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The Flying Dutchman


The Legend of the Flying Dutchman

The Flying Dutchman is ghost ship, said to be crewed by cowards, rogues, and shirkers. In some ways it has even become a generic term meaning any ghost ship. Often it appears in fogs or the edge of storms. It is said that seeing it is a bad omen, and that doom is sure to follow for the unlucky sailor and his ship.

Versions of the story are numerous in nautical folklore and some are related to earlier medieval legends, such as that of Captain Falkenburg who was cursed to ply the North Sea until Judgment Day, playing at dice with the Devil for his own soul.

According to some sources, the 17th century Dutch captain Bernard Fokke is the model for the captain of the ghost ship. Fokke was renowned for the uncanny speed of his trips from Holland to Java and was suspected of being in league with the devil to achieve this speed.

Other sources say that the legend of The Flying Dutchman is said to have started in 1641 when a Dutch ship sank off the coast of the Cape of Good Hope :

Captain Van Der Decken was pleased. The trip to the Far East had been highly successful and at last, they were on their way home to Holland . As the ship approached the tip of Africa , the captain thought that he should make a suggestion to the Dutch East India Company (his employers) to start a settlement at the Cape on the tip of Africa , thereby providing a welcome respite to ships at sea.

He was so deep in thought that he failed to notice the dark clouds looming and only when he heard the lookout scream out in terror, did he realize that they had sailed straight into a fierce storm. The captain and his crew battled for hours to get out of the storm and at one stage it looked like they would make it. Then they heard a sickening crunch - the ship had hit treacherous rocks and began to sink. As the ship plunged downwards, Captain Van Der Decken knew that death was approaching. He was not ready to die and screamed out a curse: "I WILL round this Cape even if I have to keep sailing until doomsday!"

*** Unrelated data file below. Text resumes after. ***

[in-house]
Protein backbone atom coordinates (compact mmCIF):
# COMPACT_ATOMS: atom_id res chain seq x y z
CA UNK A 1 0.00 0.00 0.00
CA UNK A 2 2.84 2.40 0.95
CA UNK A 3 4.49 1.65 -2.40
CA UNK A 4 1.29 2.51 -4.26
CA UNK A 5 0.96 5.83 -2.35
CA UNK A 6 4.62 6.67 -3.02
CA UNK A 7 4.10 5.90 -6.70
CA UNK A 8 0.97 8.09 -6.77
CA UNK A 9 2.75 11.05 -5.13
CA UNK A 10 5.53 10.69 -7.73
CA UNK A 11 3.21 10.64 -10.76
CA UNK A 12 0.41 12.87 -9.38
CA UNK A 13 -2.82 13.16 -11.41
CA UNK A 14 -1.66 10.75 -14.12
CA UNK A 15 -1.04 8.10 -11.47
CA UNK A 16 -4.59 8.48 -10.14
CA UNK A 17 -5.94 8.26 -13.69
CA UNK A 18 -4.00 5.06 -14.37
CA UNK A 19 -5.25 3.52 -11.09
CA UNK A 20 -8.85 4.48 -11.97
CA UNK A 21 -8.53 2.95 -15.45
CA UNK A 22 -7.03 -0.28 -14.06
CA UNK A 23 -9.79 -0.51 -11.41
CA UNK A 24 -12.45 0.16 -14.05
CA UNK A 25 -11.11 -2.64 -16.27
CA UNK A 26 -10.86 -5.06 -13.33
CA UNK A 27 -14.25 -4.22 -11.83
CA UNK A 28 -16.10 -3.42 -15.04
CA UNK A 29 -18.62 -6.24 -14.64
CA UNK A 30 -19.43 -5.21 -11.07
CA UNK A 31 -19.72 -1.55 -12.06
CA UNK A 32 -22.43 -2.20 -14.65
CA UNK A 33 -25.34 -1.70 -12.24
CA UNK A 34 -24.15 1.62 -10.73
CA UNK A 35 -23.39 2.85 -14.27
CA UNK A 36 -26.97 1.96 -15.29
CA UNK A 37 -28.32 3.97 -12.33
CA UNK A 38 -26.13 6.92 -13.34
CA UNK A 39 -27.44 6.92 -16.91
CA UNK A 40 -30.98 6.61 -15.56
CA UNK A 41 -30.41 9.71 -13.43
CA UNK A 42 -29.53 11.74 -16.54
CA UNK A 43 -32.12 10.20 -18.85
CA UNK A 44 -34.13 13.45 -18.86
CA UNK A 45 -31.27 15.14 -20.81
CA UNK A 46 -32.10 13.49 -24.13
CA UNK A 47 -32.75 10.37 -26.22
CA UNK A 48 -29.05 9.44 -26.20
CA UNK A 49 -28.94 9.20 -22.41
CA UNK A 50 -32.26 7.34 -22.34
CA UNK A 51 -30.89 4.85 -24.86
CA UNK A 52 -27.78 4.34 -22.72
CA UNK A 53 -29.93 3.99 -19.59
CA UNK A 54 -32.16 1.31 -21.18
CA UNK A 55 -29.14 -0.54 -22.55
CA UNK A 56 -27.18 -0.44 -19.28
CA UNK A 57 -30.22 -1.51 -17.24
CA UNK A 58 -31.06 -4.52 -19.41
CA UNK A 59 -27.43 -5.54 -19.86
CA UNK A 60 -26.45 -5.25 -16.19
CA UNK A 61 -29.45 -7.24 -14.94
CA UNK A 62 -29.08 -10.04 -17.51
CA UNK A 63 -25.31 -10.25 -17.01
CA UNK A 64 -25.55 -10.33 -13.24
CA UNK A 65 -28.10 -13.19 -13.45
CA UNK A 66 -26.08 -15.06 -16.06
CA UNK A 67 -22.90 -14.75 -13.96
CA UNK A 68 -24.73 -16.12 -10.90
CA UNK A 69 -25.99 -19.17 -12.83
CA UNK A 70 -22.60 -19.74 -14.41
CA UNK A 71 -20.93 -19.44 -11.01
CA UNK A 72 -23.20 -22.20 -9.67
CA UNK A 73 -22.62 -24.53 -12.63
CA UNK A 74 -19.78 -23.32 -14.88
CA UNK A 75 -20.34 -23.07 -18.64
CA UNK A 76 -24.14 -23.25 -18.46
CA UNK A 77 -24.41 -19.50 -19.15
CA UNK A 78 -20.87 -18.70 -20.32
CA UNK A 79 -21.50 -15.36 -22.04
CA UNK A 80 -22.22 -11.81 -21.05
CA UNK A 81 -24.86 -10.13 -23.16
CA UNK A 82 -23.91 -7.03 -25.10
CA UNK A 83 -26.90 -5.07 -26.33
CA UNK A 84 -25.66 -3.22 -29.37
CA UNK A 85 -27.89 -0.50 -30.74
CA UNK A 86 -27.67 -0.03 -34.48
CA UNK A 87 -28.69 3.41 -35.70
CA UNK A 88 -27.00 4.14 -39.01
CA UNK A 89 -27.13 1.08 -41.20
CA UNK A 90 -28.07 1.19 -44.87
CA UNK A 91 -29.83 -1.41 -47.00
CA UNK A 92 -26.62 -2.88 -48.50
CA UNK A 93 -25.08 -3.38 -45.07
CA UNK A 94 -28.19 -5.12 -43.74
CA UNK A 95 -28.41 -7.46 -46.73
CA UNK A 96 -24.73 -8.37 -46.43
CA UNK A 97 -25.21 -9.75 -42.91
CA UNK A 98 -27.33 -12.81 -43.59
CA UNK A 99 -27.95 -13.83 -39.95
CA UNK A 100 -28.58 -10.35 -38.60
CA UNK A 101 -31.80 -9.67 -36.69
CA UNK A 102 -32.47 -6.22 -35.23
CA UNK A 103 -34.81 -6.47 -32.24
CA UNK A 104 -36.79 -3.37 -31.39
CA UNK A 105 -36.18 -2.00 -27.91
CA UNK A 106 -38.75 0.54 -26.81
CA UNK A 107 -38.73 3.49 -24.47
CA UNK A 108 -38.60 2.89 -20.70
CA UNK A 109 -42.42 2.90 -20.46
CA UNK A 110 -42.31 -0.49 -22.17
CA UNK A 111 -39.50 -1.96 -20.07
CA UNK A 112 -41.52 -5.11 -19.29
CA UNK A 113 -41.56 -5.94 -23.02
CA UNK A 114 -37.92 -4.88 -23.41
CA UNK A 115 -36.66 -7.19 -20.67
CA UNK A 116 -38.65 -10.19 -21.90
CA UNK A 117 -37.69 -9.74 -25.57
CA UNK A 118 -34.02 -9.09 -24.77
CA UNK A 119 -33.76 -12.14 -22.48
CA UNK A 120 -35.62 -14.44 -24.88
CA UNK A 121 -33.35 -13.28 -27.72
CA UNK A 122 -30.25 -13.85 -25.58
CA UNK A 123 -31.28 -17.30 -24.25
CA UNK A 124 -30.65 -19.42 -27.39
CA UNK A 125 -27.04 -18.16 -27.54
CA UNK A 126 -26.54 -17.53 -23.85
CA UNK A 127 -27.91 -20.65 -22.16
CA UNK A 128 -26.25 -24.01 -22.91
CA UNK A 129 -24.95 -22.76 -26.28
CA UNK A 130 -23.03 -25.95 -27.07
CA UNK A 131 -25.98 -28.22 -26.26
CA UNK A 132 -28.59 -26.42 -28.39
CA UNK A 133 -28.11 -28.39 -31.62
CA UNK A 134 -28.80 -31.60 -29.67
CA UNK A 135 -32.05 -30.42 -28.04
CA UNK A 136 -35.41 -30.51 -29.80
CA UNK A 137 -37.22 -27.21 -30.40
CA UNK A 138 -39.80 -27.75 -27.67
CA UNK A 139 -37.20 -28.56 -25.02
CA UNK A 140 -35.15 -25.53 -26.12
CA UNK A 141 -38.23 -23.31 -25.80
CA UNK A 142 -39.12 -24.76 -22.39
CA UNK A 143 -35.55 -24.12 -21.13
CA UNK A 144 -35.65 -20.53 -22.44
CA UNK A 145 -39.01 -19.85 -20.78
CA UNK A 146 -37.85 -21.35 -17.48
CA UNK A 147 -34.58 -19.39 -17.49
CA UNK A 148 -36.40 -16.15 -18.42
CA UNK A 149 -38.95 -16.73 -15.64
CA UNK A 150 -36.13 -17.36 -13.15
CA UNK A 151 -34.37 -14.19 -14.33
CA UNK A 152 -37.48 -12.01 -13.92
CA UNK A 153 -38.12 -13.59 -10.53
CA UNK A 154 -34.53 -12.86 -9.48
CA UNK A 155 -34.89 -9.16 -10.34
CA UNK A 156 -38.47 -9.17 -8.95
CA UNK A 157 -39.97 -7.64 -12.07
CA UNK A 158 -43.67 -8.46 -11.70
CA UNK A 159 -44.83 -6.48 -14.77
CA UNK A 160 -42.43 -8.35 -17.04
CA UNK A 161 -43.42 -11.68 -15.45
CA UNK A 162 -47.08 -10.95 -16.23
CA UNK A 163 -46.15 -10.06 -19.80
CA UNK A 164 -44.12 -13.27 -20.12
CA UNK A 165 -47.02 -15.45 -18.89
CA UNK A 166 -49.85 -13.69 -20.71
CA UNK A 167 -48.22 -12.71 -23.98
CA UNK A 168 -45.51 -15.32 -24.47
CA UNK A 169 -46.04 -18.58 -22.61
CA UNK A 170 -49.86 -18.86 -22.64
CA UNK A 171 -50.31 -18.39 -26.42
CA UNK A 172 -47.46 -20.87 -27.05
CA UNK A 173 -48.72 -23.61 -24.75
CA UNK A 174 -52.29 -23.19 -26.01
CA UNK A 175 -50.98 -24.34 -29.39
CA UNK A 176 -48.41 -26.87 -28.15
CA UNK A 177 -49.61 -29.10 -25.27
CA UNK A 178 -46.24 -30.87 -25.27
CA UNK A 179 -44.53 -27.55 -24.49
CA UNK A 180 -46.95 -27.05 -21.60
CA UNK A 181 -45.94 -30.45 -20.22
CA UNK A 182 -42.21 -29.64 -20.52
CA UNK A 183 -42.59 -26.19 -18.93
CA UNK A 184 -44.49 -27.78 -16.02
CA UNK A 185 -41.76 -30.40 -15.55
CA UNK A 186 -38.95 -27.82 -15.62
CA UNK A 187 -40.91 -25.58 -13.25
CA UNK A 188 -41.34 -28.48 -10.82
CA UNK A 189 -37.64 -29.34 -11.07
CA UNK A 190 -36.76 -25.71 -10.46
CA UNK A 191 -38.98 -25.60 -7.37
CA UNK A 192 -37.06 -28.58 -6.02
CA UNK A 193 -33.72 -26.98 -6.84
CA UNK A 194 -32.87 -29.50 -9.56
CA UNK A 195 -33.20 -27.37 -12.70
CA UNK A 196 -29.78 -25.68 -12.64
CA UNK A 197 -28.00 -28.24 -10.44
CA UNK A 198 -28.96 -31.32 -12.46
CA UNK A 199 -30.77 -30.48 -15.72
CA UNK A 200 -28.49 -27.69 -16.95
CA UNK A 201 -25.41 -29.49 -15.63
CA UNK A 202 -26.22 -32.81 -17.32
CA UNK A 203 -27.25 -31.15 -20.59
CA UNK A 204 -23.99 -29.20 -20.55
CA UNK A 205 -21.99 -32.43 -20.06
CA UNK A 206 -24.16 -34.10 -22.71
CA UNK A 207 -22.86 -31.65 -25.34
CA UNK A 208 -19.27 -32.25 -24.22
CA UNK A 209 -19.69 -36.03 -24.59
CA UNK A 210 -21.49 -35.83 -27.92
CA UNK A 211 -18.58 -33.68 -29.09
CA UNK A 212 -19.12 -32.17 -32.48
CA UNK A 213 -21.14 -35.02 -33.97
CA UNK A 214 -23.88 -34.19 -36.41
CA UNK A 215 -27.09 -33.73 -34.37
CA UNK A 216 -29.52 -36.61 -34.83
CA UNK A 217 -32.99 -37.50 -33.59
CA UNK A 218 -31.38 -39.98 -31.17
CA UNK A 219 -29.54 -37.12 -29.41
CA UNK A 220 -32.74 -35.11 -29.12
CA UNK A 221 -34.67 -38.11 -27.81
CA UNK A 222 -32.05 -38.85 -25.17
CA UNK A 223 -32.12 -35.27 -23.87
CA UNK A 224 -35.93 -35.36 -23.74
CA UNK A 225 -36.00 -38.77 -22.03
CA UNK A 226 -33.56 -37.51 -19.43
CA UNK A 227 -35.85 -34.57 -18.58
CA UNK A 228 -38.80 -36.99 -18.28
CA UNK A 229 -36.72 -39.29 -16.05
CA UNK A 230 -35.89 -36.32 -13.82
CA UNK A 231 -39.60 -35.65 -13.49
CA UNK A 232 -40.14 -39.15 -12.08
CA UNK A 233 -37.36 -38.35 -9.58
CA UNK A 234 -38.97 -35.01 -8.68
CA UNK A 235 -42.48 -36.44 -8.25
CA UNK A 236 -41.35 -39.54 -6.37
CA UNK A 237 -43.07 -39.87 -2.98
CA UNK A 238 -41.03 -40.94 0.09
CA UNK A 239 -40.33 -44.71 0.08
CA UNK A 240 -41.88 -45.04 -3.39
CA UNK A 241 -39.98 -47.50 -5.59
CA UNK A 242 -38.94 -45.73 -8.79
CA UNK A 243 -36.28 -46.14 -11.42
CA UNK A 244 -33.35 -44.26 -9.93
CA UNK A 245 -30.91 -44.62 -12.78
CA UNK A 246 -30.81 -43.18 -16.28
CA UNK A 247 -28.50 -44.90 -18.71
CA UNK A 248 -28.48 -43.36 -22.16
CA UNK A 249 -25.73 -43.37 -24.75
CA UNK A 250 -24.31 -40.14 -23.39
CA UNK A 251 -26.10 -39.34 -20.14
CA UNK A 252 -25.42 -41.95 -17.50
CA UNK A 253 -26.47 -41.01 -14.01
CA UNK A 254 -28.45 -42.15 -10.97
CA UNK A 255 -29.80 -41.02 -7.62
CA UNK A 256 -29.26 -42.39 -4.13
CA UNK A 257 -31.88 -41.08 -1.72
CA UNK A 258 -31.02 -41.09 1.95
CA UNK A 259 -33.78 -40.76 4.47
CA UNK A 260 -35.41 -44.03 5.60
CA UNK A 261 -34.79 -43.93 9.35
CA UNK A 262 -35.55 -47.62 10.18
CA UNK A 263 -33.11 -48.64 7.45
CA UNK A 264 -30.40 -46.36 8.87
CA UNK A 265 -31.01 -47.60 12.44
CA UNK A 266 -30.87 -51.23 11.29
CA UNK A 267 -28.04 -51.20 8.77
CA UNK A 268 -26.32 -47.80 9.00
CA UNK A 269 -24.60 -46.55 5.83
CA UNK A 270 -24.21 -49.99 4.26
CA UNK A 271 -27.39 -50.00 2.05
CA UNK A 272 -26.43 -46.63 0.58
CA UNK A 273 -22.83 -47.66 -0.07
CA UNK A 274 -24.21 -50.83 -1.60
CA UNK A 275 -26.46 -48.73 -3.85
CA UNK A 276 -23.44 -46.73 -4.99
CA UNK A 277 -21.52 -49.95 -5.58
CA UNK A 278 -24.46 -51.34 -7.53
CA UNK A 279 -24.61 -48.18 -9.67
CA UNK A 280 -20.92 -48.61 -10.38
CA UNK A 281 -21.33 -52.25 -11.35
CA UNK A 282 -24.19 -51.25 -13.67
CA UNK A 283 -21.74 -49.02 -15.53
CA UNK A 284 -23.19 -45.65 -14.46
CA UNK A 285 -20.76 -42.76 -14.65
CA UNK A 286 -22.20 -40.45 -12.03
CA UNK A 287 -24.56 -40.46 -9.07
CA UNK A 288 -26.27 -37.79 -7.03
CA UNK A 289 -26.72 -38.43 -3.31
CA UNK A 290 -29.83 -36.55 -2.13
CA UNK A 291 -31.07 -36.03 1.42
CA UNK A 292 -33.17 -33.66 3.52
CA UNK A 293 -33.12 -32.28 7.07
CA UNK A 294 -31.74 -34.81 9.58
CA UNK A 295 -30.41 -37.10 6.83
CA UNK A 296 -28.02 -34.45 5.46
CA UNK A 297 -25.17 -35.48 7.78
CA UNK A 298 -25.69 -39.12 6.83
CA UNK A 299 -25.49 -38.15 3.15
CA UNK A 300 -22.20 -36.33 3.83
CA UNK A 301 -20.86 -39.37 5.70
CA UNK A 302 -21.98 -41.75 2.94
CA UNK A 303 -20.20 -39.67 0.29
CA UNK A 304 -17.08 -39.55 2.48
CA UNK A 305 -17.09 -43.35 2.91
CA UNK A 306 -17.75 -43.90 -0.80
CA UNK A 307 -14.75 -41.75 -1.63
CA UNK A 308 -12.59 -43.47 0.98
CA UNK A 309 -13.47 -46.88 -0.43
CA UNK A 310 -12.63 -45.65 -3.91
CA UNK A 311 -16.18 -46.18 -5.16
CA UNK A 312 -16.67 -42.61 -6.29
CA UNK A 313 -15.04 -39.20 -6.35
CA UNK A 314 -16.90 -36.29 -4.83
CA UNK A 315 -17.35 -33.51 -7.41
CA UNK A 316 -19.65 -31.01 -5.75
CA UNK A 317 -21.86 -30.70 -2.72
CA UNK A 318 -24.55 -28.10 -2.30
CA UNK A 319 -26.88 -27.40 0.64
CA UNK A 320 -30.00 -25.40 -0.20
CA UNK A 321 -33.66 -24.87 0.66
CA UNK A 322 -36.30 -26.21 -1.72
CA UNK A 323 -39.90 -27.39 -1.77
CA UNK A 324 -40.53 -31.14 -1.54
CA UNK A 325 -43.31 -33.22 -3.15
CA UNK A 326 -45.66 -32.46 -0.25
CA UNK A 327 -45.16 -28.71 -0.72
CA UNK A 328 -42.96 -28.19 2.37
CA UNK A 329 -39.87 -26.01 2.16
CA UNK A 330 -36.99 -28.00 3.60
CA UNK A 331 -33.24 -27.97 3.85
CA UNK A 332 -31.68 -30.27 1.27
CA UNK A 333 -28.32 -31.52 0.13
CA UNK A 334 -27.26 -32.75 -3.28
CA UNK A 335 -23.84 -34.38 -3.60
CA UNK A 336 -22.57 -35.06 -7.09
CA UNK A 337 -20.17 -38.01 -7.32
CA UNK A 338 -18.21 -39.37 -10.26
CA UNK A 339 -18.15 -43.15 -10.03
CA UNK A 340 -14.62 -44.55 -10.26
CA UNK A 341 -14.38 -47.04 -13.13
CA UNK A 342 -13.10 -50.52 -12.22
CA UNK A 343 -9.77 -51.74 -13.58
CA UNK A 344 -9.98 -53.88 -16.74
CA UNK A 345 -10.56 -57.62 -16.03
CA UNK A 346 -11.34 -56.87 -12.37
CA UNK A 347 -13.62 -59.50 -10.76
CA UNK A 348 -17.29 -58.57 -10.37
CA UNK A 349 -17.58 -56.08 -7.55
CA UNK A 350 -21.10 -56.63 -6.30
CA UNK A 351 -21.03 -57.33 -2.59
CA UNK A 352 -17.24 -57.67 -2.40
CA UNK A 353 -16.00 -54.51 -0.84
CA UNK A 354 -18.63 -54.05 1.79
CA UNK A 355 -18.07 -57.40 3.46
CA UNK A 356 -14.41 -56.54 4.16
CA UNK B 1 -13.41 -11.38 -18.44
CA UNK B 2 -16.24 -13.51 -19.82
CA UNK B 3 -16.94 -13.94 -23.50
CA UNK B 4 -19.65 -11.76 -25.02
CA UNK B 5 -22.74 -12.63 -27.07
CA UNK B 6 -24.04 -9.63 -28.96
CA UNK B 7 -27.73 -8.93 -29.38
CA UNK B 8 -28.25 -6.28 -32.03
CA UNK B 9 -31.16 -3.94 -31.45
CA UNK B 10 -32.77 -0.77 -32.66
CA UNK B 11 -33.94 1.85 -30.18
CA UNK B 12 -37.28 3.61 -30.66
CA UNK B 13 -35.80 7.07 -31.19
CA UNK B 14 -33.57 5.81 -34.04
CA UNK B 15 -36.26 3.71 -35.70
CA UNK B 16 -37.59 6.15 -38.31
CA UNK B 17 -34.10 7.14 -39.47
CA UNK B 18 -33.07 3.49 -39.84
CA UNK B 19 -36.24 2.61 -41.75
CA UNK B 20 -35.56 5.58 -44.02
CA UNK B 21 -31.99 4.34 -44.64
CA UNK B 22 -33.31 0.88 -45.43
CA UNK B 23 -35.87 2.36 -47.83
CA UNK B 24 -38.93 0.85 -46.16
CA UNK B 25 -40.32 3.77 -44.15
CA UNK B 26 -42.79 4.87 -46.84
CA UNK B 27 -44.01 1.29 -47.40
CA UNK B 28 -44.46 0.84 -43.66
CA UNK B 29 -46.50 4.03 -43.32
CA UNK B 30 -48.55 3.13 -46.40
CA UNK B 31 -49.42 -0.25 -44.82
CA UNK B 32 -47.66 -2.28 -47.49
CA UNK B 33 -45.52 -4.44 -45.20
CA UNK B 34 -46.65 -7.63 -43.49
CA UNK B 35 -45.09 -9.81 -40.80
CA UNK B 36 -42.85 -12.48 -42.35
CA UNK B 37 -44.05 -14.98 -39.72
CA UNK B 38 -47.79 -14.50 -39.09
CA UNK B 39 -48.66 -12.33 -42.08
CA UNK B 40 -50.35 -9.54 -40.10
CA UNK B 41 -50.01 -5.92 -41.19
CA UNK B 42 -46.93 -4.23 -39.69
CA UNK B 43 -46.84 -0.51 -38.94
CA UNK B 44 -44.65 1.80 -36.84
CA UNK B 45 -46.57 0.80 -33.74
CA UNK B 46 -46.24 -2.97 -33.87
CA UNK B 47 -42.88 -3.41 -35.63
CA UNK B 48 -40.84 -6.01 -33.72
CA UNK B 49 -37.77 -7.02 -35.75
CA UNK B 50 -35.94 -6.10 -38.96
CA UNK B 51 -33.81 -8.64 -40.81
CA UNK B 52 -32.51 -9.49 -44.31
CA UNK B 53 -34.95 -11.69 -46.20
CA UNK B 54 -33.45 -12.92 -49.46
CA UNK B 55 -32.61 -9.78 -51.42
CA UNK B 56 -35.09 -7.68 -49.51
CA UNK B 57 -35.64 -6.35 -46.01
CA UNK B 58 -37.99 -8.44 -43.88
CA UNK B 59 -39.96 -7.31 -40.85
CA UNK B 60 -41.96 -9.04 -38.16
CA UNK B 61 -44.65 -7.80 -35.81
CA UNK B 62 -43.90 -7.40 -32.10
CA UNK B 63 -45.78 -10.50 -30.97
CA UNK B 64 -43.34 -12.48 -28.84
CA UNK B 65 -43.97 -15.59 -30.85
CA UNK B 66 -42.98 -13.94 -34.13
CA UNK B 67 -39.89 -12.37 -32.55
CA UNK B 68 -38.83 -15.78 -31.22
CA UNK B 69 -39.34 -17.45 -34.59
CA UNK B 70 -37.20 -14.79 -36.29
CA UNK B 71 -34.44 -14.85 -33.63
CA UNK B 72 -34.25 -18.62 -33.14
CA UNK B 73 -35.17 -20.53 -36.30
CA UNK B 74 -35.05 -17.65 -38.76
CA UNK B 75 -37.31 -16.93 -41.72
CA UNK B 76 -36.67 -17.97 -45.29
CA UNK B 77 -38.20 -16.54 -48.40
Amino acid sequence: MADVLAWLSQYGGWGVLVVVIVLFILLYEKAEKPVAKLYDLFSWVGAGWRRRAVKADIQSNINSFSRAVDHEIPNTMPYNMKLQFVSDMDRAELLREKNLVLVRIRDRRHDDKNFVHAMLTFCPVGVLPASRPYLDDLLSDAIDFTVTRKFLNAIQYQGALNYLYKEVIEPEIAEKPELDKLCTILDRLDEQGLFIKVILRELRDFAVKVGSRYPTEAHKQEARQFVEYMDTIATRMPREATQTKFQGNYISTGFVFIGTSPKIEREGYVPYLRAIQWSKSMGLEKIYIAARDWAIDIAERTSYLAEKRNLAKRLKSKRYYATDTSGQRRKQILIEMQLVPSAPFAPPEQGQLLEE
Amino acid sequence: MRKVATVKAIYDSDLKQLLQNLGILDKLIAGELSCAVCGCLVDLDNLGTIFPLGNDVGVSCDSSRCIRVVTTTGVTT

The first reference in print to the ship itself appears to be in Chapter VI of George Barrington's Voyage to Botany Bay (1795).

There have been many reported sightings of the Flying Dutchman on the high seas in the 19th and 20th centuries. One of the most famous was by Prince George of Wales (later King George V of the United Kingdom ). During his late adolescence along with his elder brother Prince Albert Victor of Wales (sons of the future King Edward VII), he was on a three-year-long voyage with their tutor Dalton aboard the 4000-tonne corvette HMS Bacchante. On 11 July 1881 , the Royal Navy ship was rounding the tip of Africa , when they were confronted with the sight of The Flying Dutchman. The midshipman, Prince George , recorded that the lookout man and the officer of the watch had seen the Flying Dutchman and he used these words to describe the ship:

"A strange red light as of a phantom ship all aglow, in the midst of which light the mast, spars and sails of a brig 200 yards distant stood out in strong relief."

It's pity that the lookout saw the Flying Dutchman, for soon after on the same trip, he accidentally fell from a mast and died. Fortunately for the English royal family, the young midshipman survived the curse.


Many people have claimed to have seen The Flying Dutchman, including the crew of a German submarine boat during World War II.

In Fitzball's play, the Captain is allowed to go to shore once every hundred years, in order to seek a woman to share his fate. In Wagner's opera, it is once every seven years. Itís important to note that contrary to some recent pirate films, Davy Jones is not the Captain of the Flying Dutchman, though the squid faced Jones of Disney fame does bear some of the characteristics of Flying Dutchmanís Captain.


Other interesting notes:

The Flying Dutchman is the official mascot of Hope College in Holland , Michigan .

All KLM (Royal Dutch Airlines) aircraft carry the name "The Flying Dutchman" on their fuselage.



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